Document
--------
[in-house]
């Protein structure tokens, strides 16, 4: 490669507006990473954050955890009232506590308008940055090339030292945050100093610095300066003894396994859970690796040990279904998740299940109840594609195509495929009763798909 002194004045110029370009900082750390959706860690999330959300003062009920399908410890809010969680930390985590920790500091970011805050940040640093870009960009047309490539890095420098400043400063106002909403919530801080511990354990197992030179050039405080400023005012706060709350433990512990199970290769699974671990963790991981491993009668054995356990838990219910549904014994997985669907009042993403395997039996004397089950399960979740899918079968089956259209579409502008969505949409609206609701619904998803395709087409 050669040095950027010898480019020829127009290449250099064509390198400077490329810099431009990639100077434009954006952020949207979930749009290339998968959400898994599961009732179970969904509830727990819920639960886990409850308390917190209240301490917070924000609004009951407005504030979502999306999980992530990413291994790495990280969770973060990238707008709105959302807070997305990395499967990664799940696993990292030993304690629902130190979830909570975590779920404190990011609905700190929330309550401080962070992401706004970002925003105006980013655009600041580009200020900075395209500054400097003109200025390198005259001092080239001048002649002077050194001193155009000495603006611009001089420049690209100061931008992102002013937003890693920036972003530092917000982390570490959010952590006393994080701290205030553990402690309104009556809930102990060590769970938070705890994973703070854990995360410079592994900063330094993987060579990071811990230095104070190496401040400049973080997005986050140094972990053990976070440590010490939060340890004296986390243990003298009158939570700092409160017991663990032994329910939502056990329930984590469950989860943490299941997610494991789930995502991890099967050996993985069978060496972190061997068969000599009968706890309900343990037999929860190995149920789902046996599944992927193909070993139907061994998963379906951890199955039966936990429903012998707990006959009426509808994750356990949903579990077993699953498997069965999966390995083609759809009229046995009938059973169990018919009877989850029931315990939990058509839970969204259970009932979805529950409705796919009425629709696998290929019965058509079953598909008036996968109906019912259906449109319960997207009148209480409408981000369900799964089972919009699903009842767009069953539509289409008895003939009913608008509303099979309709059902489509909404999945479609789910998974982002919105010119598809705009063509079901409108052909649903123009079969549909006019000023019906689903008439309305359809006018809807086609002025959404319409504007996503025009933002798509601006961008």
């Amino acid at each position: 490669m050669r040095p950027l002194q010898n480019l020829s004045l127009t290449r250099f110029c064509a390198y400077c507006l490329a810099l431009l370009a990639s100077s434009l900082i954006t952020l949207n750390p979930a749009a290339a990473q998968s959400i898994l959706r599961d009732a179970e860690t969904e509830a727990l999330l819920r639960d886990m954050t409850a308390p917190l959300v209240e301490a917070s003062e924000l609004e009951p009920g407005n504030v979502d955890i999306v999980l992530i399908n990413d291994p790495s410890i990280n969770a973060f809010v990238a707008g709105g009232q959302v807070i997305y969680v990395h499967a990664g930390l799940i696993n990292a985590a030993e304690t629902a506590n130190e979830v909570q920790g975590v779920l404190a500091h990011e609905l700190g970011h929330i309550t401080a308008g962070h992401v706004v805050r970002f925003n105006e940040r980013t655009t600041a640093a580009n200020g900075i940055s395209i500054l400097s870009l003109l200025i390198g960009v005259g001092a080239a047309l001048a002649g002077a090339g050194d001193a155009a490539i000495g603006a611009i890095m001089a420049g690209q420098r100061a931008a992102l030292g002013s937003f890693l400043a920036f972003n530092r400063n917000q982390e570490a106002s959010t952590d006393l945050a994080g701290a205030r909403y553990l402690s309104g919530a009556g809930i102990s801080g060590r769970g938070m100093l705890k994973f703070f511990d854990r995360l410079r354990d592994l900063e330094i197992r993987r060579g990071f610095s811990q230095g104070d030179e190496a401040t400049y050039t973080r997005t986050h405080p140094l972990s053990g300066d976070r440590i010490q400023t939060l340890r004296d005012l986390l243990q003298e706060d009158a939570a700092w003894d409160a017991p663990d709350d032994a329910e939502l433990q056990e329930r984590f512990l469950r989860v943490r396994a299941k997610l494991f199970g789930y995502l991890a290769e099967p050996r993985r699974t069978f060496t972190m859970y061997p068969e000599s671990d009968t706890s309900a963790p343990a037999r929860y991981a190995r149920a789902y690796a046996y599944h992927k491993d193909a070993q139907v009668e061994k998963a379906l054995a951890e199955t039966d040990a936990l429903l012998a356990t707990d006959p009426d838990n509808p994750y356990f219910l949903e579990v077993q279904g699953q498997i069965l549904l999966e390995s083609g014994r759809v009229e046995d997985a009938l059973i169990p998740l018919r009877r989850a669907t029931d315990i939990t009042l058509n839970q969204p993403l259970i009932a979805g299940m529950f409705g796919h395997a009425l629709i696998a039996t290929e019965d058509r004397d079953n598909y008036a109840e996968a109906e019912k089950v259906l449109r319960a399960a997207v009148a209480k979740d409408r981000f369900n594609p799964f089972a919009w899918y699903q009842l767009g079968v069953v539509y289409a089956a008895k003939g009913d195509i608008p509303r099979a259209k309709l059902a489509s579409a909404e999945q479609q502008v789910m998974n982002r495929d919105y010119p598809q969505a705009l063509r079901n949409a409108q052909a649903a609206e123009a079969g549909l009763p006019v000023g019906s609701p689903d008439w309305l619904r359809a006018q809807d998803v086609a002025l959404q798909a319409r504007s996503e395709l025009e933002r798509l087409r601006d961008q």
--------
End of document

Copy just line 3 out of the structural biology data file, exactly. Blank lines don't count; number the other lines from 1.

């Amino acid at each position: 490669m050669r040095p950027l002194q010898n480019l020829s004045l127009t290449r250099f110029c064509a390198y400077c507006l490329a810099l431009l370009a990639s100077s434009l900082i954006t952020l949207n750390p979930a749009a290339a990473q998968s959400i898994l959706r599961d009732a179970e860690t969904e509830a727990l999330l819920r639960d886990m954050t409850a308390p917190l959300v209240e301490a917070s003062e924000l609004e009951p009920g407005n504030v979502d955890i999306v999980l992530i399908n990413d291994p790495s410890i990280n969770a973060f809010v990238a707008g709105g009232q959302v807070i997305y969680v990395h499967a990664g930390l799940i696993n990292a985590a030993e304690t629902a506590n130190e979830v909570q920790g975590v779920l404190a500091h990011e609905l700190g970011h929330i309550t401080a308008g962070h992401v706004v805050r970002f925003n105006e940040r980013t655009t600041a640093a580009n200020g900075i940055s395209i500054l400097s870009l003109l200025i390198g960009v005259g001092a080239a047309l001048a002649g002077a090339g050194d001193a155009a490539i000495g603006a611009i890095m001089a420049g690209q420098r100061a931008a992102l030292g002013s937003f890693l400043a920036f972003n530092r400063n917000q982390e570490a106002s959010t952590d006393l945050a994080g701290a205030r909403y553990l402690s309104g919530a009556g809930i102990s801080g060590r769970g938070m100093l705890k994973f703070f511990d854990r995360l410079r354990d592994l900063e330094i197992r993987r060579g990071f610095s811990q230095g104070d030179e190496a401040t400049y050039t973080r997005t986050h405080p140094l972990s053990g300066d976070r440590i010490q400023t939060l340890r004296d005012l986390l243990q003298e706060d009158a939570a700092w003894d409160a017991p663990d709350d032994a329910e939502l433990q056990e329930r984590f512990l469950r989860v943490r396994a299941k997610l494991f199970g789930y995502l991890a290769e099967p050996r993985r699974t069978f060496t972190m859970y061997p068969e000599s671990d009968t706890s309900a963790p343990a037999r929860y991981a190995r149920a789902y690796a046996y599944h992927k491993d193909a070993q139907v009668e061994k998963a379906l054995a951890e199955t039966d040990a936990l429903l012998a356990t707990d006959p009426d838990n509808p994750y356990f219910l949903e579990v077993q279904g699953q498997i069965l549904l999966e390995s083609g014994r759809v009229e046995d997985a009938l059973i169990p998740l018919r009877r989850a669907t029931d315990i939990t009042l058509n839970q969204p993403l259970i009932a979805g299940m529950f409705g796919h395997a009425l629709i696998a039996t290929e019965d058509r004397d079953n598909y008036a109840e996968a109906e019912k089950v259906l449109r319960a399960a997207v009148a209480k979740d409408r981000f369900n594609p799964f089972a919009w899918y699903q009842l767009g079968v069953v539509y289409a089956a008895k003939g009913d195509i608008p509303r099979a259209k309709l059902a489509s579409a909404e999945q479609q502008v789910m998974n982002r495929d919105y010119p598809q969505a705009l063509r079901n949409a409108q052909a649903a609206e123009a079969g549909l009763p006019v000023g019906s609701p689903d008439w309305l619904r359809a006018q809807d998803v086609a002025l959404q798909a319409r504007s996503e395709l025009e933002r798509l087409r601006d961008q």